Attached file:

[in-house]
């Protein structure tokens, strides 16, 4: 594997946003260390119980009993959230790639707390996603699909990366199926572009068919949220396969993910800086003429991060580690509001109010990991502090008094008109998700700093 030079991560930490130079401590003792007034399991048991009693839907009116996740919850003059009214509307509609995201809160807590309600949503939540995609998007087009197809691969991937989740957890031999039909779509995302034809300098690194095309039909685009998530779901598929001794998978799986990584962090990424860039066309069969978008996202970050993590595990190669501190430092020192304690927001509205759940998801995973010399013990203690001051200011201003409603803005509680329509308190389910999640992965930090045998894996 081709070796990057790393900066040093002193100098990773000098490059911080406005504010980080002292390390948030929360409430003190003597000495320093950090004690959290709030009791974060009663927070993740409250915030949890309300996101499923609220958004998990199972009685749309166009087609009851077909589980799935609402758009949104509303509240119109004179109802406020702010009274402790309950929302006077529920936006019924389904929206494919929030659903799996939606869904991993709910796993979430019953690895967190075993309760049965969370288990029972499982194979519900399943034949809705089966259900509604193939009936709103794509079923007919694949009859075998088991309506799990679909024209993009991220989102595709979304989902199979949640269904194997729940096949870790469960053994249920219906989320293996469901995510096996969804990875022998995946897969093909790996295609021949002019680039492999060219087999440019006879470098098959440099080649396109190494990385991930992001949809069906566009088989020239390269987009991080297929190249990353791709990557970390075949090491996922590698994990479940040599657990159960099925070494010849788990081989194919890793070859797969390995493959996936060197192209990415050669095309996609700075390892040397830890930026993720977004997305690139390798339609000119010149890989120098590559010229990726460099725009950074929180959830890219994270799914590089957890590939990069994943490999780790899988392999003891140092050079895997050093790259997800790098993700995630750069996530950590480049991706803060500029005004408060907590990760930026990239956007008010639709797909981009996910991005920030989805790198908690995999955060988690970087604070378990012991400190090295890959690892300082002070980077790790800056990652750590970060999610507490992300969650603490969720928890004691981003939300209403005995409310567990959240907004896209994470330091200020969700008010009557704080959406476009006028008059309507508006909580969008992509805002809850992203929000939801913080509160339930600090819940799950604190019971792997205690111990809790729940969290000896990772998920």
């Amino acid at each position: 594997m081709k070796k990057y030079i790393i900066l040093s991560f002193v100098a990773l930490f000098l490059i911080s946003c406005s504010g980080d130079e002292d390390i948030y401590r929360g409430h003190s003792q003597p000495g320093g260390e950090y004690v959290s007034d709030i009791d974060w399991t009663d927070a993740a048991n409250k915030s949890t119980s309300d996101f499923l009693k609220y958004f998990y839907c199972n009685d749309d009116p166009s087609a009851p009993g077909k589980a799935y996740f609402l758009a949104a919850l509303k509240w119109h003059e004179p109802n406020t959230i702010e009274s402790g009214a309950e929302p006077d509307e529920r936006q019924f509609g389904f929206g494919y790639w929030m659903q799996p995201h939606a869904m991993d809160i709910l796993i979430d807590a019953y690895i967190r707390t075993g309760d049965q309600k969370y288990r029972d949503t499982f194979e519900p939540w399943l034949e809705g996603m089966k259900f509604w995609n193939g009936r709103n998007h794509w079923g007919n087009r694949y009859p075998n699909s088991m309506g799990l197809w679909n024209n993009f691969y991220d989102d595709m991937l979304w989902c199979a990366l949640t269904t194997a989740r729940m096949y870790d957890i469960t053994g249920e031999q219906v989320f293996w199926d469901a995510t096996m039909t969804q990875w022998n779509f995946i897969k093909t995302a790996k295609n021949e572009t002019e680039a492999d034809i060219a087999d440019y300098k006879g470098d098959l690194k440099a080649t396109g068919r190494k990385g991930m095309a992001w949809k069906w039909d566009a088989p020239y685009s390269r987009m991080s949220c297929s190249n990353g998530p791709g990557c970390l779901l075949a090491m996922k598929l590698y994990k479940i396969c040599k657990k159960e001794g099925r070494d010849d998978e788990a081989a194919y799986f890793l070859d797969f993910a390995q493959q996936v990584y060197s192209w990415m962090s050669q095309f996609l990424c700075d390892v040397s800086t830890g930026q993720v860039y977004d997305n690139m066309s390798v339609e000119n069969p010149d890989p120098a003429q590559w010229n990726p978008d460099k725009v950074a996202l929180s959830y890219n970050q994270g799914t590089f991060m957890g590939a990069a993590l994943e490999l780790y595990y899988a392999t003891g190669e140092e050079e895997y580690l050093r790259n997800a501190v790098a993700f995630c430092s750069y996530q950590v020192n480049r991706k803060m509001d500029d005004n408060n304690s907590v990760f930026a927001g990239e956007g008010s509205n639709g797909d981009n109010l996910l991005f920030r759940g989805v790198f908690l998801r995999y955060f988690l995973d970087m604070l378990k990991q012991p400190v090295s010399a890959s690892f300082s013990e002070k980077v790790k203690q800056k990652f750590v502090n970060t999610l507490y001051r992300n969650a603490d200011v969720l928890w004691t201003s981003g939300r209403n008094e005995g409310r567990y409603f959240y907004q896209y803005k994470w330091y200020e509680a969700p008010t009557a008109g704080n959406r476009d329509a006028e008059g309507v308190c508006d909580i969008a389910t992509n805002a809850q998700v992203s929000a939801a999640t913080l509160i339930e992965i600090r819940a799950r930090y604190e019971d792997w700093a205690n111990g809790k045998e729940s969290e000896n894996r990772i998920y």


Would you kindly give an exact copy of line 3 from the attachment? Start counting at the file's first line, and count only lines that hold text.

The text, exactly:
């Amino acid at each position: 594997m081709k070796k990057y030079i790393i900066l040093s991560f002193v100098a990773l930490f000098l490059i911080s946003c406005s504010g980080d130079e002292d390390i948030y401590r929360g409430h003190s003792q003597p000495g320093g260390e950090y004690v959290s007034d709030i009791d974060w399991t009663d927070a993740a048991n409250k915030s949890t119980s309300d996101f499923l009693k609220y958004f998990y839907c199972n009685d749309d009116p166009s087609a009851p009993g077909k589980a799935y996740f609402l758009a949104a919850l509303k509240w119109h003059e004179p109802n406020t959230i702010e009274s402790g009214a309950e929302p006077d509307e529920r936006q019924f509609g389904f929206g494919y790639w929030m659903q799996p995201h939606a869904m991993d809160i709910l796993i979430d807590a019953y690895i967190r707390t075993g309760d049965q309600k969370y288990r029972d949503t499982f194979e519900p939540w399943l034949e809705g996603m089966k259900f509604w995609n193939g009936r709103n998007h794509w079923g007919n087009r694949y009859p075998n699909s088991m309506g799990l197809w679909n024209n993009f691969y991220d989102d595709m991937l979304w989902c199979a990366l949640t269904t194997a989740r729940m096949y870790d957890i469960t053994g249920e031999q219906v989320f293996w199926d469901a995510t096996m039909t969804q990875w022998n779509f995946i897969k093909t995302a790996k295609n021949e572009t002019e680039a492999d034809i060219a087999d440019y300098k006879g470098d098959l690194k440099a080649t396109g068919r190494k990385g991930m095309a992001w949809k069906w039909d566009a088989p020239y685009s390269r987009m991080s949220c297929s190249n990353g998530p791709g990557c970390l779901l075949a090491m996922k598929l590698y994990k479940i396969c040599k657990k159960e001794g099925r070494d010849d998978e788990a081989a194919y799986f890793l070859d797969f993910a390995q493959q996936v990584y060197s192209w990415m962090s050669q095309f996609l990424c700075d390892v040397s800086t830890g930026q993720v860039y977004d997305n690139m066309s390798v339609e000119n069969p010149d890989p120098a003429q590559w010229n990726p978008d460099k725009v950074a996202l929180s959830y890219n970050q994270g799914t590089f991060m957890g590939a990069a993590l994943e490999l780790y595990y899988a392999t003891g190669e140092e050079e895997y580690l050093r790259n997800a501190v790098a993700f995630c430092s750069y996530q950590v020192n480049r991706k803060m509001d500029d005004n408060n304690s907590v990760f930026a927001g990239e956007g008010s509205n639709g797909d981009n109010l996910l991005f920030r759940g989805v790198f908690l998801r995999y955060f988690l995973d970087m604070l378990k990991q012991p400190v090295s010399a890959s690892f300082s013990e002070k980077v790790k203690q800056k990652f750590v502090n970060t999610l507490y001051r992300n969650a603490d200011v969720l928890w004691t201003s981003g939300r209403n008094e005995g409310r567990y409603f959240y907004q896209y803005k994470w330091y200020e509680a969700p008010t009557a008109g704080n959406r476009d329509a006028e008059g309507v308190c508006d909580i969008a389910t992509n805002a809850q998700v992203s929000a939801a999640t913080l509160i339930e992965i600090r819940a799950r930090y604190e019971d792997w700093a205690n111990g809790k045998e729940s969290e000896n894996r990772i998920y």